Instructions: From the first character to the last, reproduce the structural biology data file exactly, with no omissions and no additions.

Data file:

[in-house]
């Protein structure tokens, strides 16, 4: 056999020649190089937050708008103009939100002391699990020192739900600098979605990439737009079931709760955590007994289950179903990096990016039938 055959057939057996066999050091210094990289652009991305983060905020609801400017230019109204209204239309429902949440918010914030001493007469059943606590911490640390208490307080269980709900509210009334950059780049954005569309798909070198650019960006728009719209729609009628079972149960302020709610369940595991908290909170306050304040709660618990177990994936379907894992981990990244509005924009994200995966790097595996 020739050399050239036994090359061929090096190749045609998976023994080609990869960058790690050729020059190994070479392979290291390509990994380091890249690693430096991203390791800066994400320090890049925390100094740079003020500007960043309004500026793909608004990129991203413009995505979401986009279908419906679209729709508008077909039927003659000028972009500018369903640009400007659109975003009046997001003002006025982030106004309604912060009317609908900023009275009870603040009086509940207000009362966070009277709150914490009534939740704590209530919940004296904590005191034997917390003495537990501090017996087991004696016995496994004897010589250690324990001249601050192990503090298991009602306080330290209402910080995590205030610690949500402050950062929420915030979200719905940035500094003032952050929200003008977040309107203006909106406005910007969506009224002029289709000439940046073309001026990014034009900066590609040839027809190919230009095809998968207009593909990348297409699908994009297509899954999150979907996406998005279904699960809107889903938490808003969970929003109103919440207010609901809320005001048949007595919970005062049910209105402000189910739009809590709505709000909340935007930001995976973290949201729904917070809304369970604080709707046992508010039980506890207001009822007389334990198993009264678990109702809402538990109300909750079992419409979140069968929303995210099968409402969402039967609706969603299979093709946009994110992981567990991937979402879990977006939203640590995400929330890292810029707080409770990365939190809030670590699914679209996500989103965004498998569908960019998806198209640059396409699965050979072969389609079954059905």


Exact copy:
[in-house]
């Protein structure tokens, strides 16, 4: 056999020649190089937050708008103009939100002391699990020192739900600098979605990439737009079931709760955590007994289950179903990096990016039938 055959057939057996066999050091210094990289652009991305983060905020609801400017230019109204209204239309429902949440918010914030001493007469059943606590911490640390208490307080269980709900509210009334950059780049954005569309798909070198650019960006728009719209729609009628079972149960302020709610369940595991908290909170306050304040709660618990177990994936379907894992981990990244509005924009994200995966790097595996 020739050399050239036994090359061929090096190749045609998976023994080609990869960058790690050729020059190994070479392979290291390509990994380091890249690693430096991203390791800066994400320090890049925390100094740079003020500007960043309004500026793909608004990129991203413009995505979401986009279908419906679209729709508008077909039927003659000028972009500018369903640009400007659109975003009046997001003002006025982030106004309604912060009317609908900023009275009870603040009086509940207000009362966070009277709150914490009534939740704590209530919940004296904590005191034997917390003495537990501090017996087991004696016995496994004897010589250690324990001249601050192990503090298991009602306080330290209402910080995590205030610690949500402050950062929420915030979200719905940035500094003032952050929200003008977040309107203006909106406005910007969506009224002029289709000439940046073309001026990014034009900066590609040839027809190919230009095809998968207009593909990348297409699908994009297509899954999150979907996406998005279904699960809107889903938490808003969970929003109103919440207010609901809320005001048949007595919970005062049910209105402000189910739009809590709505709000909340935007930001995976973290949201729904917070809304369970604080709707046992508010039980506890207001009822007389334990198993009264678990109702809402538990109300909750079992419409979140069968929303995210099968409402969402039967609706969603299979093709946009994110992981567990991937979402879990977006939203640590995400929330890292810029707080409770990365939190809030670590699914679209996500989103965004498998569908960019998806198209640059396409699965050979072969389609079954059905």